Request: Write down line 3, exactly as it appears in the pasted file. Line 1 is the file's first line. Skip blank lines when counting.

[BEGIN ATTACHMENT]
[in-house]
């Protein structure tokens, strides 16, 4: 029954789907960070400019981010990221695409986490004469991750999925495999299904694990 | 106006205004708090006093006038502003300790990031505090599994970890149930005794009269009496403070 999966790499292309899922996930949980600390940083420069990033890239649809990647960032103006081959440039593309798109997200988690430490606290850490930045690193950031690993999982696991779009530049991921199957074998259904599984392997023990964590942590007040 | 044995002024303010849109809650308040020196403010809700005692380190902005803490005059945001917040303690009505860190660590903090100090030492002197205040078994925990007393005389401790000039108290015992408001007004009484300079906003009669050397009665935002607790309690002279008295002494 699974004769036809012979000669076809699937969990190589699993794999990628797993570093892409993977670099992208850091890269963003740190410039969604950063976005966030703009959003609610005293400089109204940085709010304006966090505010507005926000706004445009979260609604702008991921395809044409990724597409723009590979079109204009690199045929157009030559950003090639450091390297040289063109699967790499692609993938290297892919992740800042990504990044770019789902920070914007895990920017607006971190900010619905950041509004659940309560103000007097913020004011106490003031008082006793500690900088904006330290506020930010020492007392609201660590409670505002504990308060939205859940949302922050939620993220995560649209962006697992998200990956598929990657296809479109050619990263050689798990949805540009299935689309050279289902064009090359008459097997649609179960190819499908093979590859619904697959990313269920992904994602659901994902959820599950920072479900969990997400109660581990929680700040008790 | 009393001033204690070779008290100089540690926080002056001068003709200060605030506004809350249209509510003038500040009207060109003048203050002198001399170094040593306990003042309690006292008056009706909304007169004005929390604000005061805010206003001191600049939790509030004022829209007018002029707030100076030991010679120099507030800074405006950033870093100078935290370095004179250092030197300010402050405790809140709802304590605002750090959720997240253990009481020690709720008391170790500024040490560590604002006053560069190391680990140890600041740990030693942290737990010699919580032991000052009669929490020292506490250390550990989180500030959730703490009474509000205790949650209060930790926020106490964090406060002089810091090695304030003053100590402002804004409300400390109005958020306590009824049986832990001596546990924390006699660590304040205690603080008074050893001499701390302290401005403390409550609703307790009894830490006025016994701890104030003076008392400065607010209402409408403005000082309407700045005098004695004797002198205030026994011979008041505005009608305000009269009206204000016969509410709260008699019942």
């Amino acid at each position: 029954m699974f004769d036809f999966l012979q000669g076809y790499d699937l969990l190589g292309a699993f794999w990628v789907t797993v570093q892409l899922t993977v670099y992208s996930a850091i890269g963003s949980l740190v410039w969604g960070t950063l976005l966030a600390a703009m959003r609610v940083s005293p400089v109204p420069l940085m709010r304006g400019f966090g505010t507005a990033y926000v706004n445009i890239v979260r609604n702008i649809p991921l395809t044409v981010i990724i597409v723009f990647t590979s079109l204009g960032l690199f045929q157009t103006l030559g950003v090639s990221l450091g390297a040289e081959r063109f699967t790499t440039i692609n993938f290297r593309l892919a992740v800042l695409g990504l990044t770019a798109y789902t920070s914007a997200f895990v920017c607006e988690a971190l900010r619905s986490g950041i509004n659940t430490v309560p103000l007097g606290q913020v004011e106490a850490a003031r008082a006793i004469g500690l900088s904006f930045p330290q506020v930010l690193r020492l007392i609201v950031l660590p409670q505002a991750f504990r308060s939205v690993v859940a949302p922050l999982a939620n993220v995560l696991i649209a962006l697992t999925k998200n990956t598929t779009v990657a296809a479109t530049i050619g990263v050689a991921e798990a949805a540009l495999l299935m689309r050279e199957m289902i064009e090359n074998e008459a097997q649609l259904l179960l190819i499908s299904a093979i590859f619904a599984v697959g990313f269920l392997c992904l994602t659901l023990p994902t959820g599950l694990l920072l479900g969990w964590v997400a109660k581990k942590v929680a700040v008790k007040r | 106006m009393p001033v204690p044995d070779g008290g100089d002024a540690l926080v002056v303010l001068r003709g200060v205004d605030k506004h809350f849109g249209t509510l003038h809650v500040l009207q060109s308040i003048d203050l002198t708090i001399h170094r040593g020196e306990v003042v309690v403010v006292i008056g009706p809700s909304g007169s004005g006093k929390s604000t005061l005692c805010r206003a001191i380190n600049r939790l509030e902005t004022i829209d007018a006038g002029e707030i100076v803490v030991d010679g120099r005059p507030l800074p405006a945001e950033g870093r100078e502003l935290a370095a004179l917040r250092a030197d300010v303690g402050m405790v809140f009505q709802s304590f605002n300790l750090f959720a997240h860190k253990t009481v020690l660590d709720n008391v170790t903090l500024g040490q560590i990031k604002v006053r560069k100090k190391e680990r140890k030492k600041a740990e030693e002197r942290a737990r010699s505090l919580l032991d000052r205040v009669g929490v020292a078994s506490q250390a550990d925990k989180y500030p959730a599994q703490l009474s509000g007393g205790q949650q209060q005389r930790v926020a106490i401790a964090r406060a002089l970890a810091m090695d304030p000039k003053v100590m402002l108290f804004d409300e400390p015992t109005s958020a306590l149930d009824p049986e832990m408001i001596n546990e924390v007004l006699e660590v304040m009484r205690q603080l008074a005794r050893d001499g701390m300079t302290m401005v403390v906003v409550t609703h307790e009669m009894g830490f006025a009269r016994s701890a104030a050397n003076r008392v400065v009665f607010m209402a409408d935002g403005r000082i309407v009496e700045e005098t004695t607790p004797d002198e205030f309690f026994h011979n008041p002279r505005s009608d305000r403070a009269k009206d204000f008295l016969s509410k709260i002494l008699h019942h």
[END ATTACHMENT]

């Amino acid at each position: 029954m699974f004769d036809f999966l012979q000669g076809y790499d699937l969990l190589g292309a699993f794999w990628v789907t797993v570093q892409l899922t993977v670099y992208s996930a850091i890269g963003s949980l740190v410039w969604g960070t950063l976005l966030a600390a703009m959003r609610v940083s005293p400089v109204p420069l940085m709010r304006g400019f966090g505010t507005a990033y926000v706004n445009i890239v979260r609604n702008i649809p991921l395809t044409v981010i990724i597409v723009f990647t590979s079109l204009g960032l690199f045929q157009t103006l030559g950003v090639s990221l450091g390297a040289e081959r063109f699967t790499t440039i692609n993938f290297r593309l892919a992740v800042l695409g990504l990044t770019a798109y789902t920070s914007a997200f895990v920017c607006e988690a971190l900010r619905s986490g950041i509004n659940t430490v309560p103000l007097g606290q913020v004011e106490a850490a003031r008082a006793i004469g500690l900088s904006f930045p330290q506020v930010l690193r020492l007392i609201v950031l660590p409670q505002a991750f504990r308060s939205v690993v859940a949302p922050l999982a939620n993220v995560l696991i649209a962006l697992t999925k998200n990956t598929t779009v990657a296809a479109t530049i050619g990263v050689a991921e798990a949805a540009l495999l299935m689309r050279e199957m289902i064009e090359n074998e008459a097997q649609l259904l179960l190819i499908s299904a093979i590859f619904a599984v697959g990313f269920l392997c992904l994602t659901l023990p994902t959820g599950l694990l920072l479900g969990w964590v997400a109660k581990k942590v929680a700040v008790k007040r | 106006m009393p001033v204690p044995d070779g008290g100089d002024a540690l926080v002056v303010l001068r003709g200060v205004d605030k506004h809350f849109g249209t509510l003038h809650v500040l009207q060109s308040i003048d203050l002198t708090i001399h170094r040593g020196e306990v003042v309690v403010v006292i008056g009706p809700s909304g007169s004005g006093k929390s604000t005061l005692c805010r206003a001191i380190n600049r939790l509030e902005t004022i829209d007018a006038g002029e707030i100076v803490v030991d010679g120099r005059p507030l800074p405006a945001e950033g870093r100078e502003l935290a370095a004179l917040r250092a030197d300010v303690g402050m405790v809140f009505q709802s304590f605002n300790l750090f959720a997240h860190k253990t009481v020690l660590d709720n008391v170790t903090l500024g040490q560590i990031k604002v006053r560069k100090k190391e680990r140890k030492k600041a740990e030693e002197r942290a737990r010699s505090l919580l032991d000052r205040v009669g929490v020292a078994s506490q250390a550990d925990k989180y500030p959730a599994q703490l009474s509000g007393g205790q949650q209060q005389r930790v926020a106490i401790a964090r406060a002089l970890a810091m090695d304030p000039k003053v100590m402002l108290f804004d409300e400390p015992t109005s958020a306590l149930d009824p049986e832990m408001i001596n546990e924390v007004l006699e660590v304040m009484r205690q603080l008074a005794r050893d001499g701390m300079t302290m401005v403390v906003v409550t609703h307790e009669m009894g830490f006025a009269r016994s701890a104030a050397n003076r008392v400065v009665f607010m209402a409408d935002g403005r000082i309407v009496e700045e005098t004695t607790p004797d002198e205030f309690f026994h011979n008041p002279r505005s009608d305000r403070a009269k009206d204000f008295l016969s509410k709260i002494l008699h019942h």